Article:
Biden to visit site of Baltimore bridge collapse

President Biden is visiting Baltimore Friday in a show of support after the collapse of the Francis Scott Key Bridge sent shock waves through the city and disrupted the state’s traffic and commerce. 

The president will survey the site of the devastation and meet with state and local officials. Mr. Biden wants an “on the ground” look at ongoing federal response efforts, White House press secretary Karine Jean-Pierre said Wednesday. The bridge fell on March 26 when the Dali, a Singapore-flagged container ship, struck one of the bridge’s main supports. Six men who were working on the bridge fell into the Patapsco River below and were killed. Mr. Biden will be meeting with their families Friday.

“As the president said within hours of the collapse, this administration will be with the people of Baltimore every step of the way,” Jean-Pierre said. “We are with you, Baltimore, and we will be there until we get this done.” 

The president says the federal government should pay for the entire cost of the bridge’s reconstruction, which Congress would need to approve.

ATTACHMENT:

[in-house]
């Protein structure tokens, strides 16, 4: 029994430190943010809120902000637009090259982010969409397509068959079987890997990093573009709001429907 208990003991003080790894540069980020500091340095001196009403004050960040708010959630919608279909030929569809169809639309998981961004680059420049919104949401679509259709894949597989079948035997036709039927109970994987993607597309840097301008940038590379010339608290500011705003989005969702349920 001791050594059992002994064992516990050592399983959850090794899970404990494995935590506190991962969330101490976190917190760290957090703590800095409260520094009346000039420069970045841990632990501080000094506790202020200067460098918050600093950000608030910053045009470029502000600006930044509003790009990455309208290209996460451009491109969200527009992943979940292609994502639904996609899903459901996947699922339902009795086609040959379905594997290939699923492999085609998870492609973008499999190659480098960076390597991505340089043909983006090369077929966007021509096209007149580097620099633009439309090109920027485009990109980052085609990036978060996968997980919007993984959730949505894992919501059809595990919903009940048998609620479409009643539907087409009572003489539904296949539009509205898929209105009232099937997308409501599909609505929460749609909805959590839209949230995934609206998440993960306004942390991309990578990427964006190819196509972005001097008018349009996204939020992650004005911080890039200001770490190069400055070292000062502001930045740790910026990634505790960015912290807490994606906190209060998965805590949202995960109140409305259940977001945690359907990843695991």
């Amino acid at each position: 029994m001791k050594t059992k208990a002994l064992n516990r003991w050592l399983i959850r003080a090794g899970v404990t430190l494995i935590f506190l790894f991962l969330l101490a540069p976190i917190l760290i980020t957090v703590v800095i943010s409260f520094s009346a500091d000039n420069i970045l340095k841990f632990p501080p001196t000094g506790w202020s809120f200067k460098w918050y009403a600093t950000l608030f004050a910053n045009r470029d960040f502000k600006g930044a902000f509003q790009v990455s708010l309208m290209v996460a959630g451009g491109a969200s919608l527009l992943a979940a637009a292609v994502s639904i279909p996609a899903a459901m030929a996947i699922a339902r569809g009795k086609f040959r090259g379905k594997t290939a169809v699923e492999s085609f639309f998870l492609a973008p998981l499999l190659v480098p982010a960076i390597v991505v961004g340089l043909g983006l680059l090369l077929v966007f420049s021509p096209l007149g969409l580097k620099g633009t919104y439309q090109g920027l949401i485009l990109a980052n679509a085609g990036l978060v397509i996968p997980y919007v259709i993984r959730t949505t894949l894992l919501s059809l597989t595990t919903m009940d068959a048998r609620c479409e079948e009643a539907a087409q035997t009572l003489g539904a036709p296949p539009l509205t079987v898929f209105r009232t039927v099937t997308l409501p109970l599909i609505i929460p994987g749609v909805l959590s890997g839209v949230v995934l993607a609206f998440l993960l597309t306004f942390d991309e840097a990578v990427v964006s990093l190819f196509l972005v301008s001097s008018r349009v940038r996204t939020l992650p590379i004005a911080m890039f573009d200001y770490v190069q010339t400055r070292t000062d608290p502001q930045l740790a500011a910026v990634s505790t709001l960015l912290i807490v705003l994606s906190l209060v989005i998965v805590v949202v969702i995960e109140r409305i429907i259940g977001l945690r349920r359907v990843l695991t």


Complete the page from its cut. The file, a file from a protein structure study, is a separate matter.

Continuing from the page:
It’s not yet clear what that will cost, and some Republicans have expressed opposition to having the federal government foot the bill. The Biden administration has approved $60 million in immediate aid to help clean the wreckage. 

White House Office of Management and Budget director Shalanda Young on Friday wrote to Congress and called on lawmakers to authorize “a 100 percent federal cost share for rebuilding the bridge.” She reminded them that “Congress acted in a bipartisan manner within days” to provide similar funding after the 2007 collapse of the I-35W bridge collapse in Minnesota.

Next Tuesday, Maryland’s congressional delegation will be meeting with Gov. Wes Moore and Young Tuesday to discuss emergency funding for Baltimore and its response to the bridge collapse.

A second temporary channel opened this week for some water traffic to proceed, but it will take years to rebuild the bridge, a key artery for the city, state, and Northeast corridor. The fall of the bridge has been a drag on the local economy, too. About 35,000 cars crossed the bridge each day, and those travelers will now need to take longer and more congested routes.

“You’re Maryland tough, you’re Baltimore strong, and we’re going to get through this together. I promise we’re not leaving,” Mr. Biden said on the day of the collapse. “The people of Baltimore can count on us to stick with them every step of the way until the port is reopened and the bridge is rebuilt.”

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